In what is only his second gallery show in L.A. in 30 years, ceramic legend Peter Voulkos presents a grouping of his rough-hewn sculptures, pots and plates at Frank Lloyd. With their raw, piled-up hunks of clay, the master ceramist's four-foot-tall "Stacks" have a kind of gutsy, gestural volume that makes them seem like Ab Ex creatures of the deep-kiln.

At Newspace, Jeff Price offers an elegant group of swollen female torsos sculpted in fiberglass and covered with a layer of gritty dirt. These pregnant earth goddesses seem to have transcended their empty shells to enter some higher realm. Price's interest in the beauty of the earth-based torsos reflects a spiritually enhanced esthetics grounded in the human form. For his showstopper, titled Lubber, Price installed an opaque fiberglass torso in fetal position on the top of an eight-foot stack of flat cardboard boxes. Finding poetry in the most reduced human conditions, he elevates the lumbering form on the humblest of pedestals.

At Craig Krull Gallery, William Claxton's vintage photographs of the fabulous Peggy Moffitt modelling Rudi Gernreich mod fashions offer a much more upbeat and raucous vision of the human figure in action. From the mono-kini to an incredible op-art shawl, Moffitt shows off to advantage Gernreich's revolutionary and vastly underrated couture.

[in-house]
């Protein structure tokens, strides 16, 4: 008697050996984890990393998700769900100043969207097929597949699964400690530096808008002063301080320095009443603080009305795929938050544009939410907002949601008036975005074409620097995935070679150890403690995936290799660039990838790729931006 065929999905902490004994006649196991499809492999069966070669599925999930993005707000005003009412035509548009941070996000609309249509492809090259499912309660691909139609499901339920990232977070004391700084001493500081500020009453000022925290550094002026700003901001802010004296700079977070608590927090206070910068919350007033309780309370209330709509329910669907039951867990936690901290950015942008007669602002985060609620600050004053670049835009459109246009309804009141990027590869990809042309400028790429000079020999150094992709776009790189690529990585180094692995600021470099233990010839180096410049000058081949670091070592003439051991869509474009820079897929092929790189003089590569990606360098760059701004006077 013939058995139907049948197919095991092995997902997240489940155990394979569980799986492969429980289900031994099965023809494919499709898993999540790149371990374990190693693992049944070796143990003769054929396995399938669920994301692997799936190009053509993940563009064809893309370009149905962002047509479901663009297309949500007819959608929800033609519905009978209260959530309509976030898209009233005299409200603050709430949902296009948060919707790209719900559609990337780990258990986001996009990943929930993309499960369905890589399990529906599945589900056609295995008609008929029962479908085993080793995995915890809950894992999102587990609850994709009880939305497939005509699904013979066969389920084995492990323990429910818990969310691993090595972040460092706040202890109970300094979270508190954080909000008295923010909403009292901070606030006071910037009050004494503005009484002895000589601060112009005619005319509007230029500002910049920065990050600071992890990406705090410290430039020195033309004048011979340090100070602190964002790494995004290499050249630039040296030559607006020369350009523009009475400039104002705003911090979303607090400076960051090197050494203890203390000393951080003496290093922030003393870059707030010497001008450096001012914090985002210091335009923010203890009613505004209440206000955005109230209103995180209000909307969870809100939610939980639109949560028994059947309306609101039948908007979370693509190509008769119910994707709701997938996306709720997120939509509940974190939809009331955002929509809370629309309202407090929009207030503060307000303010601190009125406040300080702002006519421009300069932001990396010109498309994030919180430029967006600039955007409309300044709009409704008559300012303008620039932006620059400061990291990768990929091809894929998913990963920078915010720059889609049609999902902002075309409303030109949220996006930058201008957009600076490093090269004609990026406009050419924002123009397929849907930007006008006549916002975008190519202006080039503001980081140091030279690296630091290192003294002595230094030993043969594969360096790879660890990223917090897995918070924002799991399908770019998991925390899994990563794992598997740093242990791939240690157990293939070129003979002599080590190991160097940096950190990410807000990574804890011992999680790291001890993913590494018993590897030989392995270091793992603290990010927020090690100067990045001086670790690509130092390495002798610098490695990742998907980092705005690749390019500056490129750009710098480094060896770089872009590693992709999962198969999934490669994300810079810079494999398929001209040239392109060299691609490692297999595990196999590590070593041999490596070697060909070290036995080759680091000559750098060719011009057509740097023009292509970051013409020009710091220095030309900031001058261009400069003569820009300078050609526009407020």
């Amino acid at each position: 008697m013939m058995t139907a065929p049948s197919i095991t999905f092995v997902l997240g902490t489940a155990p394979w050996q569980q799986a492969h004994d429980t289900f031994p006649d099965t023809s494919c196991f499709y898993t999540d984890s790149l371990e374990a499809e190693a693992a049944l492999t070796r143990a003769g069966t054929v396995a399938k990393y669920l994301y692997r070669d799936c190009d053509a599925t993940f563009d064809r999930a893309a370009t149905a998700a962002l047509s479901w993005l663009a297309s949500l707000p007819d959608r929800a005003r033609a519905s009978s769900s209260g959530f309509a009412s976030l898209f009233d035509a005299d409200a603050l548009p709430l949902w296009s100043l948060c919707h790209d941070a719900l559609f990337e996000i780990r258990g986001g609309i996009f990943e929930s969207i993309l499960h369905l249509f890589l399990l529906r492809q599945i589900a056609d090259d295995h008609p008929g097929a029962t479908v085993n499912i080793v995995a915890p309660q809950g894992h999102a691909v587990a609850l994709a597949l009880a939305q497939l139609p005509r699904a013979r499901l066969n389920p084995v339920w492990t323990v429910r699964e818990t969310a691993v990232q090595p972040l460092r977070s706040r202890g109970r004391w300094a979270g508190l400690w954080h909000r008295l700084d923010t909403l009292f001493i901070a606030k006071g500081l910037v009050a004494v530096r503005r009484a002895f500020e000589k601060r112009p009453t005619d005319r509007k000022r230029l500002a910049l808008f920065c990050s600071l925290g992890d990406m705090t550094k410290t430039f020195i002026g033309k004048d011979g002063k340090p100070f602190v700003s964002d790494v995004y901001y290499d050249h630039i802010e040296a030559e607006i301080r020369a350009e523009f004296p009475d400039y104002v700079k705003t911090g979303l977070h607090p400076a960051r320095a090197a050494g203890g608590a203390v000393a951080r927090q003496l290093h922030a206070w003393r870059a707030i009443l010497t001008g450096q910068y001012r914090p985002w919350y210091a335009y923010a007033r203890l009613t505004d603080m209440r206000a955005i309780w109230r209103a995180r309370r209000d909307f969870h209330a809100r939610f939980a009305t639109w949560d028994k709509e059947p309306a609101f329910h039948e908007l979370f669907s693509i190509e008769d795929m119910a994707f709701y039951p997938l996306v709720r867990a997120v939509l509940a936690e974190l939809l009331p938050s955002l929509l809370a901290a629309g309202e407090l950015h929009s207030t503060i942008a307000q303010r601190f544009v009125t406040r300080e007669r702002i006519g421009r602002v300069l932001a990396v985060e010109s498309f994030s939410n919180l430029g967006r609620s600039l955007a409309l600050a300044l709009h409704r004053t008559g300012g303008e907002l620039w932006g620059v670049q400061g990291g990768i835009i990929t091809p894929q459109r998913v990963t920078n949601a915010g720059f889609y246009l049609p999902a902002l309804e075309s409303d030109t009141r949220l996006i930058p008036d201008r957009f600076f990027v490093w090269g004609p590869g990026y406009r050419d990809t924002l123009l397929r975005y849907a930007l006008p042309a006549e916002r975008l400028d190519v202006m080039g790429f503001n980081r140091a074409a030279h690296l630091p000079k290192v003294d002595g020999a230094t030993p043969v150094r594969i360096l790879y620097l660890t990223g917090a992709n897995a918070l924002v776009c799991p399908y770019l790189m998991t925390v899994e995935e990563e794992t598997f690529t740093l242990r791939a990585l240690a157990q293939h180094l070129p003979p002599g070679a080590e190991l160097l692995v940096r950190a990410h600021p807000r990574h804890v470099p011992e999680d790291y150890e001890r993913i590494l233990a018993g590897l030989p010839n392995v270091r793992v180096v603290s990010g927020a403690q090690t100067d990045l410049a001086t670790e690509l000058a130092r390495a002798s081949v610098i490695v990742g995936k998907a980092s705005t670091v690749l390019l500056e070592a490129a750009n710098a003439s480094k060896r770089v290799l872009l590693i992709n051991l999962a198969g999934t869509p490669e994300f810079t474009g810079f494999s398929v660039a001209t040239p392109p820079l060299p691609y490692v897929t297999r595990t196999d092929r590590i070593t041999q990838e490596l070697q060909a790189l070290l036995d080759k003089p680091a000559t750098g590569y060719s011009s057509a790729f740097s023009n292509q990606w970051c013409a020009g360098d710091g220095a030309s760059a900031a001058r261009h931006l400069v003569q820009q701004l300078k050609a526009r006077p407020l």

In his smaller gallery, Krull also shows a group of photographs by Julius Wasser documenting a variety of '60s L.A. events. His subjects include the "Pet Sounds"-era Beach Boys and Sonny & Cher as well as the Marcel Duchamp and Andy Warhol exhibitions at the legendary Pasadena Art Museum. From the Duchamp show are pictures of a nosy museumgoer inspecting Duchamp's urinal as well as a variation of the well-known photo of the artist playing chess with the nude Eve Babitz, framed through the glass of Duchamp's famous Bachelors.

Finally, at Dirt, L.A.'s most energetic new gallery, Jeff Gillette presents two wildly different bodies of work that both stretch the limits of their genres. In cityscape paintings of Bombay and Mumbai, depictions of vast fantastical slums fill the frame leading back to distant modern skyscrapers. The only signs of human life are a solitary Coke machine in one slum and an arched McDonald's sign in another. The pop referents startlingly interrupt the expressionistic grey slum expanses, capturing the surreal and obscene juxtapositions inherent in the corporate exploitation of the Third World (paintings $199-$599).

For the holiday season, Gillette and Dirt also offer a "$10 Blasphemy Blowout" of collages that mix cartoon characters with classic religious iconography. All are guaranteed to enrage the New York mayor and his supporters. Cartoon Mickeys and Minnies attend Old Master crucifixions; Peter Rabbit denies knowing Christ; Jesus receives his special powers from Tinkerbell; the Grinch literally steals Christmas in the form of a Renaissance crucifix. At $10 a pop, Gillette sends up the mythmaking pomposity of not only Disney and Christianity but of the art market itself. (Christmas confession: I myself bought the Grinch collage and wouldn't trade it for a Damien Hirst.


MICHAEL DUNCAN writes on art from Los Angeles.